Day 57-60: High Passes of the Sierras


Day 57: Crabtree Meadow (Mile 766)-South of Forester Pass (Mile 777.5); 11.5 miles

The cold, frosty night made it difficult to leave our warm sleeping bags, but we had ground to cover. About a mile into the day, the Pacific Crest Trail joined with the famously stunning John Muir Trail (JMT). The JMT showed its beauty early as we walked out of a sparse pine forest into an open exposed area. There we found an intense blue seasonal lake in a meadow covered with yellow wildflowers. Rugged mountains rose behind.


Although our eyes were excited, our legs told us they needed a break from the intense climbing we had done the previous five days, with heavy packs and little rest. After consulting maps and surveying our remaining food, we elected to camp early. We’ve learned to be flexible on the trail, and we’ve come to enjoy responding creatively to whatever occurs.

We set up the tent in an amazing spot by a lake at 12200 feet, the highest we had ever camped. We saw clear sky and sunset below us, dense textured clouds in the middle distance, and fog cascading over the peaks above us. We heard distant thunder roll through the mountains. Just as we finished dinner, it started hailing! We were amused and quickly retreated to our tent to look at maps and sleep.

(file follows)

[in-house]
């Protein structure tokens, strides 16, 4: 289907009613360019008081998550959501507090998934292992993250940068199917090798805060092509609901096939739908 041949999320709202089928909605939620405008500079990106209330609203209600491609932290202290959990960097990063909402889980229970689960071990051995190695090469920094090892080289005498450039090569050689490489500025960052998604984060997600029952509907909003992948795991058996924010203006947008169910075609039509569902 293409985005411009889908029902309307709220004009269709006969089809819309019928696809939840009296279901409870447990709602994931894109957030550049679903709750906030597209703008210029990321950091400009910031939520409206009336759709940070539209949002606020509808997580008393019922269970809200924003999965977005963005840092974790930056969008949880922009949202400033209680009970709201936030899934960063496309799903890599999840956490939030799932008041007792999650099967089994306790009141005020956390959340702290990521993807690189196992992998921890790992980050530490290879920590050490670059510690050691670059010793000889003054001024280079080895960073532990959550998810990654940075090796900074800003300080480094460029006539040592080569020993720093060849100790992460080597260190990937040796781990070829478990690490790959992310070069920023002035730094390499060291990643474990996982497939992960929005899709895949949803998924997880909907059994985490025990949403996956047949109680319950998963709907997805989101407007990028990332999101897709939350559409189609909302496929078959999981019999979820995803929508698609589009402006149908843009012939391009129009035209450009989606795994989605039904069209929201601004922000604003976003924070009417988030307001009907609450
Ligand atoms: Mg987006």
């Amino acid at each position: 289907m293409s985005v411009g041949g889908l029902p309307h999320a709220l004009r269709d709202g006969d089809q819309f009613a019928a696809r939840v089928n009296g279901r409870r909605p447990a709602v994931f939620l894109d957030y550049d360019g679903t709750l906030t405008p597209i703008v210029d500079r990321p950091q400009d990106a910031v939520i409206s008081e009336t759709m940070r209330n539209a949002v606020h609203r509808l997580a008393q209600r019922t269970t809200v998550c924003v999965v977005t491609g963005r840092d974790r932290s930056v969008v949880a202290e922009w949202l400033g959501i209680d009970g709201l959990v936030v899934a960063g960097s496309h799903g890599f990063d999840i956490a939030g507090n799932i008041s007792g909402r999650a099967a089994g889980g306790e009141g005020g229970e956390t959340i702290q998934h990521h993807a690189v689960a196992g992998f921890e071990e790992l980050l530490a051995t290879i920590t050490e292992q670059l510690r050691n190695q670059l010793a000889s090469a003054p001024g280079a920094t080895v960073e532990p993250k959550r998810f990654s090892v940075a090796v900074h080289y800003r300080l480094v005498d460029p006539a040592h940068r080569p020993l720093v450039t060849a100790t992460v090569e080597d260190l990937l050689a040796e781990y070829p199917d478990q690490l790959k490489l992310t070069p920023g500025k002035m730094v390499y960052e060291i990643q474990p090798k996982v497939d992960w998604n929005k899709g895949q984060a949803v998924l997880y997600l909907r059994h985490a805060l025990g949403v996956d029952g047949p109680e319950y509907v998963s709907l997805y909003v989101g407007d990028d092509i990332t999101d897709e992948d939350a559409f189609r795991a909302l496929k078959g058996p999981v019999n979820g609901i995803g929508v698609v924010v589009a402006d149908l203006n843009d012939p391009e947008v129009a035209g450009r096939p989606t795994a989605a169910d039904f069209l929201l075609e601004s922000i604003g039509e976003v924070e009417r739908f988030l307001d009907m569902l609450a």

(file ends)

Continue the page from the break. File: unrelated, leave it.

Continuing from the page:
Day 52-56: North Star and Mt. Whitney


Day 52: Kennedy Meadows (Mile 702)-Near Clover Meadow (Mile 709.5), plus 0.5 off trail; 8 miles

Anna received a trail name today! Blueberry, one of the hikers Anna caught heading the wrong direction on Day 33, suggested Anna be called Right Way. We liked this suggestion, and felt a route-finding name was appropriate, since Anna is always helping other hikers navigate. After some brainstorming, we felt North Star was perfect, as that star is used for navigation, and it also represents our continual bearing towards Canada as we hike the Pacific Crest Trail. From now on in the hiking community, Anna will be called North Star.

For the upcoming 11 day stretch in the Sierra Nevada mountains, we equipped ourselves with 44 pounds of food, 2 bear cans, 2 pairs of Microspikes, and a warmer jacket and shirt. After dividing this evenly and adding it to our packs, we weighed them. Shutterbug’s pack weighed 45 pounds, and North Star’s, with a much lighter camera, came in at 39 pounds. This was the heaviest load we anticipated carrying on the entire trail.

Shouldering these hefty packs, we left Kennedy Meadows in late afternoon and walked a few miles. Our backpacks are designed for lighter loads, so we found ourselves adjusting straps frequently to keep them from causing pain.